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This online Learning Network provides members with information and support around Quality Improvement (QI), an evidence-based approach that helps primary care free up time to deliver and evaluate initiatives, and embed new approaches more effectively and efficiently into practice.

QI helps us to make the most of our systems, organisations, talents and expertise to deliver better outcomes for patients.

Members have access to useful resources and case studies as well as opportunities to share learning from their experiences and make useful links with others interested in QI.

Whether you have been undertaking QI work for a while or just want to find out more, this network can support you in your journey and connect you to colleagues across the country who are working in innovative ways.

Membership is open to people working in GP practices and other organisations that support them. Register now to become a member of the Learning Network.

This network has been developed as part of the Royal College of General Practice’s Quality Improvement programme, led by two Clinical Lead’s Dr Mike Holmes and Dr Simon Stockill. If you have any questions about the programme please get in touch with the team at QI.Ready@rcgp.org.uk.

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RCGP urges patients not to be deterred from seeking medical assistance for non-Covid conditions as a potential second wave approaches

Responding to a study in The Lancet on the diagnosis of physical and mental health conditions in primary care during the Covid-19 pandemic, Professor Martin Marshall, Chair of the Royal College of GPs, said: “Data from the College’s Research and Surveillance Centre shows a decrease in demand for routine GP consultations at the height of lockdown, which coincides with the period this study looks at, so the findings aren’t altogether surprising.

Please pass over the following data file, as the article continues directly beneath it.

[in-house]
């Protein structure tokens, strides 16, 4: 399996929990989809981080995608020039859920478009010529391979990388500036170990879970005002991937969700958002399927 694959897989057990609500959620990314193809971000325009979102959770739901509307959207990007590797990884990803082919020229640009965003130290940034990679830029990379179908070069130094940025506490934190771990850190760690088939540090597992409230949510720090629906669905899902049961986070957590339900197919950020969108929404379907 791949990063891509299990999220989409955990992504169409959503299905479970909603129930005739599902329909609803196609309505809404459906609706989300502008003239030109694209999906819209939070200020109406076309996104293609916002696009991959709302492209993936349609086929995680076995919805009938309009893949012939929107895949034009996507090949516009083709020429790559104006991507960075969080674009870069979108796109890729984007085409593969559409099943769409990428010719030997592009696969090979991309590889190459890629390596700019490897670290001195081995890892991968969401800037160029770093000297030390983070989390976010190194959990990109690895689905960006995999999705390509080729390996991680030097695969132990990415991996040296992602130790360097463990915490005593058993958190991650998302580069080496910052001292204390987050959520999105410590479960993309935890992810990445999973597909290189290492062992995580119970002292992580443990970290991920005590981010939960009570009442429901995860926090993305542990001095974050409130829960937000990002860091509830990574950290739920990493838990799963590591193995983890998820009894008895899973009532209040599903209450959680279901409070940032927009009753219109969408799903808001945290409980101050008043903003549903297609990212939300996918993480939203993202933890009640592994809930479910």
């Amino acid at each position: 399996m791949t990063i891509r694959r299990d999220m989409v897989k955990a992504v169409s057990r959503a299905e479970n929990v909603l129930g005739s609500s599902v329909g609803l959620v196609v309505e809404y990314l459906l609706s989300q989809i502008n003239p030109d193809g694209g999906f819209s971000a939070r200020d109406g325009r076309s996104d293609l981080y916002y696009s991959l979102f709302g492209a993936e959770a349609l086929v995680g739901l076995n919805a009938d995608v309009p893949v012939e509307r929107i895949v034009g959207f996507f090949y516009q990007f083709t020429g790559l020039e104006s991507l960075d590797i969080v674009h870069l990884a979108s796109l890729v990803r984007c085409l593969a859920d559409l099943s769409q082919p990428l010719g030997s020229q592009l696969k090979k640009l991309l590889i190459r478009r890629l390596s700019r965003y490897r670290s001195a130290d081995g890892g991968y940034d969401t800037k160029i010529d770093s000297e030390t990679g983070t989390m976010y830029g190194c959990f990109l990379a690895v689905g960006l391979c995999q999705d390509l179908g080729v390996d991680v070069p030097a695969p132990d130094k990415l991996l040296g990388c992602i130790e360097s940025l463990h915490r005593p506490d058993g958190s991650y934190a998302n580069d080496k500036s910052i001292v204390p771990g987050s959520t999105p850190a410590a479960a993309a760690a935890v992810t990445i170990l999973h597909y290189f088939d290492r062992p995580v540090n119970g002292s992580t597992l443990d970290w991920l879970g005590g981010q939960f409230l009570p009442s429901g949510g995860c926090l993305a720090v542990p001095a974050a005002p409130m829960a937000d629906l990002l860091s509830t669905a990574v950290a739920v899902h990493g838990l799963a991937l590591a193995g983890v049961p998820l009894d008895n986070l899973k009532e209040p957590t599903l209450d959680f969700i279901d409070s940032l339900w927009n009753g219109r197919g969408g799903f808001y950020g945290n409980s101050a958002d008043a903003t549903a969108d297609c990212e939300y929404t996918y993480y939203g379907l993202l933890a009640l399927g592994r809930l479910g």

“The fall in consultations is likely due to a number of factors, including patients having concerns about accessing GP services due to fear of contracting the virus or overburdening NHS services – and a desire to follow official messaging to stay at home to help stop the spread of COVID-19. Many specialist services were also restricted, so GPs might not have always been able to make referrals except in urgent cases.

“General practice has been open throughout the pandemic – and as a College we’ve worked to get the message out that stay at home guidance does not include when seeking medical care. Demand for routine GP consultations has increased since the end of May and are now at near-normal levels for this time of year.

“During a pandemic, other health conditions do not cease to exist, and we’ve seen from health crises in the past that there are sometimes more deaths from conditions unrelated to the pandemic than the virus causing the pandemic itself. As GPs and our teams approach a likely second wave of COVID-19, we do not want to see this happen and we urge patients who have concerns about their health to seek medical assistance, particularly if they have signs that could indicate serious conditions, such as cancer.

“Access to general practice is currently different than usual, with most consultations being conducted remotely, for the very reason we want to limit footfall in our surgeries, and therefore help stop the spread of the virus. We hope this is reassuring for patients. For those who do need to come to the practice for a face to face appointment, safety measures will have been implemented to try to keep patients as safe as possible.”

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